“I think about the brand McDavid, which is like an athletic equipment brand. So they do ankle braces and sporting paraphernalia for athletes. And their whole shtick is they guarantee it for a thousand wears. I bought some ankle braces. I play basketball there, and I did the math because I was interested. I play basketball three days a week, a year. It would take me a while to hit a thousand. So I could in theory replace it if the product starts to break down before that warranty period. And when I thought about that, I was like, ‘Oh, okay.’ I'll pay $40 an ankle brace, $80 total, knowing that I can replace this in four years. I try not to be the person that takes advantage of that, but let's say a strap broke legitimately. Knowing that I can be like, ‘Hey guys, this broke.’ And they're like, ‘All right, here you go.’ Or Bombas does this. Their policy is like, if you lose, I think it's if you lose it or it gets damaged, like if your dog eats it, they’ll send you a new sock. It's amazing. And they're expensive. They're not cheap socks. But that's where they're indexing a little, the price is a little bit higher, but they're indexing on customer experience.”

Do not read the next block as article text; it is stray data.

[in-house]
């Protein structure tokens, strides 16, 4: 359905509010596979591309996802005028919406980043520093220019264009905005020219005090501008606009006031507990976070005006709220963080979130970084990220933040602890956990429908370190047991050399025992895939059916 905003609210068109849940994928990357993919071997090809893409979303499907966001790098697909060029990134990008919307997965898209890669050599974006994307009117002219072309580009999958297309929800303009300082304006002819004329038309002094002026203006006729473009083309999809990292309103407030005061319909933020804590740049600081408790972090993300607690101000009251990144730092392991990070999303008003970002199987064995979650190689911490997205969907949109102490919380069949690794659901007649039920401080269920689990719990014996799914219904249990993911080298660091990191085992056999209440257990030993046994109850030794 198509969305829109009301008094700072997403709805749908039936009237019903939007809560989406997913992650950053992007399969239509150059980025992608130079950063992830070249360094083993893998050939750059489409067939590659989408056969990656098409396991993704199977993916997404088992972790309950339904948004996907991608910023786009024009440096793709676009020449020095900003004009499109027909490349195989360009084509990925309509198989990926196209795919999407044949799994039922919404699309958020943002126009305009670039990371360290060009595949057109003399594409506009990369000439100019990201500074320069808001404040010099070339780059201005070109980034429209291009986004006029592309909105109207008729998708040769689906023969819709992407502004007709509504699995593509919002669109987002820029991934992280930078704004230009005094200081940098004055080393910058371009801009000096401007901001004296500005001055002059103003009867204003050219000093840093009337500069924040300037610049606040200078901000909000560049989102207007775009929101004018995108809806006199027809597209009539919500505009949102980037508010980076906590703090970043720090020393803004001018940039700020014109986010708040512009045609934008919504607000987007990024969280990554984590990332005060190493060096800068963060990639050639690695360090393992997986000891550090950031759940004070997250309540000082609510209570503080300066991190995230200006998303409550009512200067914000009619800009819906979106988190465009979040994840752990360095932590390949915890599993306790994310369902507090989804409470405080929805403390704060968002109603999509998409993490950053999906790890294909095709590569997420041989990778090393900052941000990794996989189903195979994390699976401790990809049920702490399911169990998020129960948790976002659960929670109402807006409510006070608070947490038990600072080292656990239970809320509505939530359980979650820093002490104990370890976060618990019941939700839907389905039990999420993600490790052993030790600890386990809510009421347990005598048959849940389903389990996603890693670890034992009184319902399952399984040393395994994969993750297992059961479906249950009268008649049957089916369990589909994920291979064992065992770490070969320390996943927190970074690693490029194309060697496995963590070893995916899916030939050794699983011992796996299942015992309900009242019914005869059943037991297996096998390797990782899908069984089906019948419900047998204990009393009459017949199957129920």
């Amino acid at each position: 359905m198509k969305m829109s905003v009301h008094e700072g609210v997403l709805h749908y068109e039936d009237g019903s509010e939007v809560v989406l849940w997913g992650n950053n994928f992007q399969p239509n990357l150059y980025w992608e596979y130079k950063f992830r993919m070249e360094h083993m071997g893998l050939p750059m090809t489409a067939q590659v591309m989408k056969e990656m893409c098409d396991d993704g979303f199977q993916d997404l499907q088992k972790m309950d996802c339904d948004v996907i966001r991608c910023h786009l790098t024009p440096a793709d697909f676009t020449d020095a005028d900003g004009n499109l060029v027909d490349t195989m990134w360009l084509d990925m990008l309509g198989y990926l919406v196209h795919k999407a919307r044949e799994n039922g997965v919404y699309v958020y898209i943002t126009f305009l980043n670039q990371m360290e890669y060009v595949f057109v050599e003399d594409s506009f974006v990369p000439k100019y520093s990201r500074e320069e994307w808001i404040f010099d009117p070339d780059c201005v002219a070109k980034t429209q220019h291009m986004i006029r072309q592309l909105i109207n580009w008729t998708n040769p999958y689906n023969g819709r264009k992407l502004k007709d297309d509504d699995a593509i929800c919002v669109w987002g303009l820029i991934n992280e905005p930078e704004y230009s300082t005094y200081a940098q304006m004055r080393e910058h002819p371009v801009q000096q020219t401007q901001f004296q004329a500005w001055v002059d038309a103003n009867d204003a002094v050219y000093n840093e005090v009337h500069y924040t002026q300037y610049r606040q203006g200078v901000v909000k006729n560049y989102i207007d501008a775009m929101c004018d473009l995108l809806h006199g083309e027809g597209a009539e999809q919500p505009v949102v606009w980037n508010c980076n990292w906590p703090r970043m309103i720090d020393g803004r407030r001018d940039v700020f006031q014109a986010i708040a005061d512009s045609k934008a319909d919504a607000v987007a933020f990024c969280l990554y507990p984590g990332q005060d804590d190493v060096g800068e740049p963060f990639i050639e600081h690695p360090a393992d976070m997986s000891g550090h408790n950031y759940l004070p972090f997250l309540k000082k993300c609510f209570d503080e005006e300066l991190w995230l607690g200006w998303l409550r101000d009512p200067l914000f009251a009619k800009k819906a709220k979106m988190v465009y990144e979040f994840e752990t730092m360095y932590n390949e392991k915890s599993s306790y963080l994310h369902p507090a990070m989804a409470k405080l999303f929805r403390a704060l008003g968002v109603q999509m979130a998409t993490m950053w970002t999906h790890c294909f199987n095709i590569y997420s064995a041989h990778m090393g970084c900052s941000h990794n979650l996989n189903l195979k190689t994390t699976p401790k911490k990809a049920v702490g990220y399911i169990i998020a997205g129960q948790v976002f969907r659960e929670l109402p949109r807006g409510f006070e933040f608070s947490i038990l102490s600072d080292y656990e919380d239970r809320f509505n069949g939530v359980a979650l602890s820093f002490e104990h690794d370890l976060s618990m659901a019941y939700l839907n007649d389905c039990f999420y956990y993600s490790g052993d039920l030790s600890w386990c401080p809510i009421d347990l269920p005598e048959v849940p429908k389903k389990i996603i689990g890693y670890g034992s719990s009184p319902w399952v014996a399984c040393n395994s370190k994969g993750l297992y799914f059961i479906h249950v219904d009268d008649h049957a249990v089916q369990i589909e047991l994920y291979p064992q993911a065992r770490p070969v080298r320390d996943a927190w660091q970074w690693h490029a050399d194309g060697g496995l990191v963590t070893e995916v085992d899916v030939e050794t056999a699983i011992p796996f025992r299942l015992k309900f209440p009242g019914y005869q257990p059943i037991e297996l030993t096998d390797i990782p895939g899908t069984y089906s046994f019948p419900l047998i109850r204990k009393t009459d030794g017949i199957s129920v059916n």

48:23 – Build your API first

Trying to use the templating of other apps can be really limiting for your services. If you want to be able to experiment or think outside the box, you need to build your own API first.

“What I think is interesting about a lot of these third-party apps that support merchants doing interesting things is, I think it's two fold. One, build in API first. And what that means to me. And we've talked about this separately, is you'll get some apps, not all, but some apps are like, ‘Oh, we can only operate with Shopify’s liquid templating,’ or those kind of things. It makes it really limiting. It also means that if third party engineers like myself, we don't work at these apps, wanted to experiment or do something interesting, it becomes more challenging to do so. So if SaaS companies built with that in mind and said, okay, we'll make it extendable by default, to a degree, you don't have to accommodate the entire world. I think that that would end up with a better product suite.”

49:22 – Be open to open source

While it can be hard to share the “secret sauce” that makes your company special, open-source API can help you problem-solve with other engineers.

“Let’s say you're an app and you're installing Shopify, and you're on a hundred stores and you have a lot of communication with your brands or with the engineers that the brands work with. You literally have a fire hose of information to help build out that roadmap. And I think it's, and we've talked about this, but it's this idea that, put up one of those roadmap voting pages I see a few things have, where your customers can put it on there, and then you get the upvotes. And then that could help you figure out what the next thing to build is. And you couple that with a really extensible API, my mind goes to WordPress, which WordPress has been around 25, 30 years at this point, some craziness or something like that. Completely open source software. A lot of people don't like it because they think it's clunky, but it's probably the most extendable CMS I've ever worked with in the past 10 years. And it's because they blend these two things.”